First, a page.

Skyray Human Glider Flight

Tired of dawdling along at one hundred and twenty miles an hour, a typical terminal velocity for human-shaped skydivers? Can you go faster? and farther?

Terminal velocity is the point where the force of air resistance pushing up on the skydiver is equal to gravity pulling down; the skydiver no longer accelerates, but falls at a nice constant speed no matter what you try. And of course, there's that whole "going straight down" problem.

skyray human powered glider skyflyer

For those who would like to go a little faster (not to mention farther) there's the Skyray, an attachable wing system that lets humans go beyond skydiving to "skyflying." In recent test flights, Skyray-equipped skyflyers have been able to attain speeds over 200 miles per hour. This is the same speed range as the fastest bird, the peregrine falcon, which stoops for prey at 200 miles per hour (not the spine-tailed swift, a comparative slowpoke at only 100 miles per hour, as reported elsewhere). Sir Hugh Beaver of Guinness Breweries spent a fortune to determine this fact, and launched the Guiness Book of World Records in the process.

Three long years of development in cooperation with the University of Applied Science (Munich) have created a two-piece device. The first section is a harness with rigid back section; the harness remains with the skyflyer after the second section, the wing itself, is released when the user is ready to parachute the rest of the way to the ground. The wing has its own parachute and is recovered separately. This configuration was designed for safety (by all means, safety first) and is patent-pending.

The best distance is reached with a glide ratio of two to three and a resultant velocity of about 220 kilometers per hour. Recently, a skyflyer flew across the English Channel in this manner, becoming the first non-powered flyer to do so. Carbon fiber and aramid fiber were used in construction for strength and lightness; the whole assembly weighs only nine pounds.

Science fiction fans of course remember personal powered fliers like the copter harness from Robert Heinlein's 1954 novel The Star Beast as well as the jump harness from the same author's 1961 novel Stranger in a Strange Land (see this link for more information about powered personal flight).

Reference articles and sources:

Airborne Humans (Skyray Airborne Humans)
Skyray at Freesky GmbH
Skyray in Flight (Skyflyer point of view) (takes a long while to load)
The physics of skydiving

Scroll down for more stories in the same category. (Story submitted 12/17/2003)

Follow this kind of news @Technovelgy.

| Email | RSS | Blog It | Stumble | del.icio.us | Digg | Reddit |

Would you like to contribute a story tip? It's easy:
Get the URL of the story, and the related sf author, and add it here.

Comment/Join discussion ( 5 )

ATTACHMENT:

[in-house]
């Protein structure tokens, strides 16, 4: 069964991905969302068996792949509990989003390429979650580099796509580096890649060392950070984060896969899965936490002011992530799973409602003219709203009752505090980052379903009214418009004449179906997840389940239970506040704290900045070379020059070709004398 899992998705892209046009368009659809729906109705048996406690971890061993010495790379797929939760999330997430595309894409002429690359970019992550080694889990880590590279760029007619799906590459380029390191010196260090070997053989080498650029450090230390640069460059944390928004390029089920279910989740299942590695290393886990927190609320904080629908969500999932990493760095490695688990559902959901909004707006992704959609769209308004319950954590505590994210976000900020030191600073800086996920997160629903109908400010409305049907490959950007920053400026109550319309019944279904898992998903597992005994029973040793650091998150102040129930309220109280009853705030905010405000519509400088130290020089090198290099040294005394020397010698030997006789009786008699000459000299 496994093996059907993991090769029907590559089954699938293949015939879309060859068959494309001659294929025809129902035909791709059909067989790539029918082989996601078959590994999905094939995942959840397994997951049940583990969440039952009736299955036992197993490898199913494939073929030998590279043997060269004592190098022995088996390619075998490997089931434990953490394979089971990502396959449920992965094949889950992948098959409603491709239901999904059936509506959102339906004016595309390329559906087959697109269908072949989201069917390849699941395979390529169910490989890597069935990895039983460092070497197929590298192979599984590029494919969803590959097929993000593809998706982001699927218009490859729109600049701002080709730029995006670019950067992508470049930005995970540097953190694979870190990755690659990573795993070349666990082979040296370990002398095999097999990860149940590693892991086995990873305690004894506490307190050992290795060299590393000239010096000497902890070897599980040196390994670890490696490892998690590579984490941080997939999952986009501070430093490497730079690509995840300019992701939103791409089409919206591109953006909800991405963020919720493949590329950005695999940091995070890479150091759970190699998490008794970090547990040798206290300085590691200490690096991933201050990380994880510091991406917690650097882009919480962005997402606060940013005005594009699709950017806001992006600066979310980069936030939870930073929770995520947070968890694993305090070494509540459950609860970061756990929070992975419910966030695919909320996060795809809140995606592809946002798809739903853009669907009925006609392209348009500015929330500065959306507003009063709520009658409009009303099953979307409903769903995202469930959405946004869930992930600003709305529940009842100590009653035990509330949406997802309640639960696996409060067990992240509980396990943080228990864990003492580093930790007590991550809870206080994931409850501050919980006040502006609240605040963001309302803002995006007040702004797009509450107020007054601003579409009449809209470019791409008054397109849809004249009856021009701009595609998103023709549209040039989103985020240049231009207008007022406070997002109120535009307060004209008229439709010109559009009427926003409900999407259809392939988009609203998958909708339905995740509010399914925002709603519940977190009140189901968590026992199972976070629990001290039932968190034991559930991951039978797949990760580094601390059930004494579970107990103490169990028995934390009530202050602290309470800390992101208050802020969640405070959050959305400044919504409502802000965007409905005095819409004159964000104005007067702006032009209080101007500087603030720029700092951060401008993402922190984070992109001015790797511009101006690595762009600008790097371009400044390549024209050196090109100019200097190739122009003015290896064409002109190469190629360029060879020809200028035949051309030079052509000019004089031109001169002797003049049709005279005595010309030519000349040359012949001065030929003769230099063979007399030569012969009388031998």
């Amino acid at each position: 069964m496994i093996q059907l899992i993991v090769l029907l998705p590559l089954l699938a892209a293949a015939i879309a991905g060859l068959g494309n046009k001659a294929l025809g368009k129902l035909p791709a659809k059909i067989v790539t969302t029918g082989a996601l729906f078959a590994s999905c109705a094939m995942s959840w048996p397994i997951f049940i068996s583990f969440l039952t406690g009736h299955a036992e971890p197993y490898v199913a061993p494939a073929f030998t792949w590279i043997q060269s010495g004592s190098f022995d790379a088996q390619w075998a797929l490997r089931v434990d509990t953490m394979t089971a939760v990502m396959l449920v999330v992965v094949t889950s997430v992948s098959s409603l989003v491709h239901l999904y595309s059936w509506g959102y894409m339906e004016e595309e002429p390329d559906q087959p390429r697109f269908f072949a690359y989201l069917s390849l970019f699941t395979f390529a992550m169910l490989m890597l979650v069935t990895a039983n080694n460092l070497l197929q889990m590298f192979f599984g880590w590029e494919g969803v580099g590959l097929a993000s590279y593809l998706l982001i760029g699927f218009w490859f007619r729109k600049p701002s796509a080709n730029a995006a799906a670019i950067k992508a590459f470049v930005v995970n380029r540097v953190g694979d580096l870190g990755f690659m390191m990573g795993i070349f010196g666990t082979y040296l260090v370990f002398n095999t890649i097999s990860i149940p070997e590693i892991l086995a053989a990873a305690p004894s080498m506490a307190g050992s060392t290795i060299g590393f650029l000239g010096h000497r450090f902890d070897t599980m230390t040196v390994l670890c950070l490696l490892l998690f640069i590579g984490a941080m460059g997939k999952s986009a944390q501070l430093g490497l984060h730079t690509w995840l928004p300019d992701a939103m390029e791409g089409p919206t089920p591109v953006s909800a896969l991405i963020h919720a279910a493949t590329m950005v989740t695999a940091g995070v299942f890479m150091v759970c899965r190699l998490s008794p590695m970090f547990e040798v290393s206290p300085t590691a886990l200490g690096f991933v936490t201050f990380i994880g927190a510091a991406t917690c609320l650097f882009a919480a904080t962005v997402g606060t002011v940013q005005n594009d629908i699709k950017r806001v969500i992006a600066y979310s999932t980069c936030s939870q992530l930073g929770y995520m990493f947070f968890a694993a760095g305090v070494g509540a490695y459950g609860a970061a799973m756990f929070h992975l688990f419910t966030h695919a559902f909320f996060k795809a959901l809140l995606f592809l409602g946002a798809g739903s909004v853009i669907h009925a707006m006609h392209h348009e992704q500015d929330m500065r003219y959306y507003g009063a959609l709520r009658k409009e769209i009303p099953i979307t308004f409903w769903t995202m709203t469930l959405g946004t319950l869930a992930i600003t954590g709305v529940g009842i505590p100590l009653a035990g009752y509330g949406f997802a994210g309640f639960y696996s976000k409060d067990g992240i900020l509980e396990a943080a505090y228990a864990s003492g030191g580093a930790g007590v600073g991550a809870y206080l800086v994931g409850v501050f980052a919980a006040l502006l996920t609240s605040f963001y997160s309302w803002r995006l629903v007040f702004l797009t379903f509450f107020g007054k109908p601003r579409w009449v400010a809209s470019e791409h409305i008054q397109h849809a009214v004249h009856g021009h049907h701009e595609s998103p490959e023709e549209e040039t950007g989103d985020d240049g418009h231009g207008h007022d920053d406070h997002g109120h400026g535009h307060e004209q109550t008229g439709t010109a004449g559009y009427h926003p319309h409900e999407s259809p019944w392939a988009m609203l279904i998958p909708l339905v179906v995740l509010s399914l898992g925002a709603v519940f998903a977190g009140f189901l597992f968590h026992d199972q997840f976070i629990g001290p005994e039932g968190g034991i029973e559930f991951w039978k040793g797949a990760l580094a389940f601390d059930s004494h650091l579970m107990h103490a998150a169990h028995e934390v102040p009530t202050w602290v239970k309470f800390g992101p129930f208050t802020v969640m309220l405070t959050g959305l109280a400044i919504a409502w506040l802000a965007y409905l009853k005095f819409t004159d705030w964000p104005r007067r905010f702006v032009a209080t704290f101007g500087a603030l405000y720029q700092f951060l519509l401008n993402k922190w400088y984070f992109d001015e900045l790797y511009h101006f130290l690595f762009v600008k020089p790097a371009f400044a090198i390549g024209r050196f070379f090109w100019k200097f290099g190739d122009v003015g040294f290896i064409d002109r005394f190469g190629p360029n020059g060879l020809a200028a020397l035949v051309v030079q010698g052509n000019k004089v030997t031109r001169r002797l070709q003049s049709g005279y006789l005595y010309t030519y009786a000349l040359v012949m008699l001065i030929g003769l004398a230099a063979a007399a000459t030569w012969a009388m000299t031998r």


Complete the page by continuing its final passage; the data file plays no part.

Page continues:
Related News Stories - (" Vehicle ")

Gyro-X Self-Balancing Two-Wheeler Car
'Indeed, the gyrocar was a sight to make a man look twice.' - Kenneth Brown, 1911.

InMotion V11 Electric Unicycle Gets Air (Video)
'A tumblebug does not give a man dignity...' - Robert Heinlein, 1941.

Ford's SafeCap, Opposite Of Niven and Barnes' Napcap
'In the napcap a client became an instant yoga master' - Niven and Barnes, 2000.

Tesla Roadster Plus SpaceX Thrusters Equals Rocket Car
'The car surged and lifted...' - Robert Heinlein, 1941.

 

Google
  Web TechNovelgy.com   

Technovelgy (that's tech-novel-gee!) is devoted to the creative science inventions and ideas of sf authors. Look for the Invention Category that interests you, the Glossary, the Invention Timeline, or see what's New.

 

 

 

 

 

Current News

Tesla Will Have Metal Gear Snake Autocoupler, Musk Confirms
'Its motion was so swift, complex, and perfect that at first I did not see it as a machine, in spite of its metallic glitter.'

Starlink Satellites Leading Edge On-Orbit Debris Mitigation
Propulsion-assisted orbital decay, brought to you by SpaceX.

Healight Ultraviolet Endotracheal Device Has Covid-19 Treatment Potential
'He applied the tip of the instrument to the interior of the wound...'

Parents Use AI To See One Last Message From Their Deceased Son
'...what's to keep me from showing face, Man?'

Satoshi Tomizu Creates Pocket Universes And Worldcraft Bubbles In Glass
'The Worldcraft bubble glittered, catching the light...'

Space Hero Inc. Offers Trip To ISS As Reality Show Prize
'This is Elmer Schmitz, presenting to you the finalists in our Aviation Quiz Program...'

I Love Ceiling-Mounted Robots
'Immediately an enormous apparatus fell on to her out of the ceiling...'

Armano Remote Control Excavator
'The bulldozer moved through the... mine... '

OK, NASA 3D Printer Of Food Not Yet Star Trek Food Synthesizer
Maybe not, but we're seeing definite progress.

Kelly Clarkson Show Like Black Mirror '15 Million Merits'
'These people are pieces of software called avatars.'

Salto Jumping Robot Now Sticks Landing!
'Lucky touched the leap knob and the hopper's leg retracted.'

Gyroscopic Median-Straddling Mass Transit Vehicles
'It was among these leviathans that the little gyrocar was daring to thrust its puny self...'

Bigrating Laser Beam-Riding Light Sail Is Self-Correcting
'That sail will be twenty thousand miles at the wide part.'

ISS Astronauts Test Estee Lauder 'Advanced Night Repair' Skin Serum
'Out in the New Moon, just ask for what you want...'

LG Wing Twisting Smartphone Might Be Fun
'A polycarbon screen unfurled...'

Mushroom Coffin Returns You To Nature, Naturally
'She touched the leaf. She was wanted.'

More SF in the News Stories

More Beyond Technovelgy science news stories

Home | Glossary | Invention Timeline | Category | New | Contact Us | FAQ | Advertise |
Technovelgy.com - where science meets fiction™

Copyright© Technovelgy LLC; all rights reserved.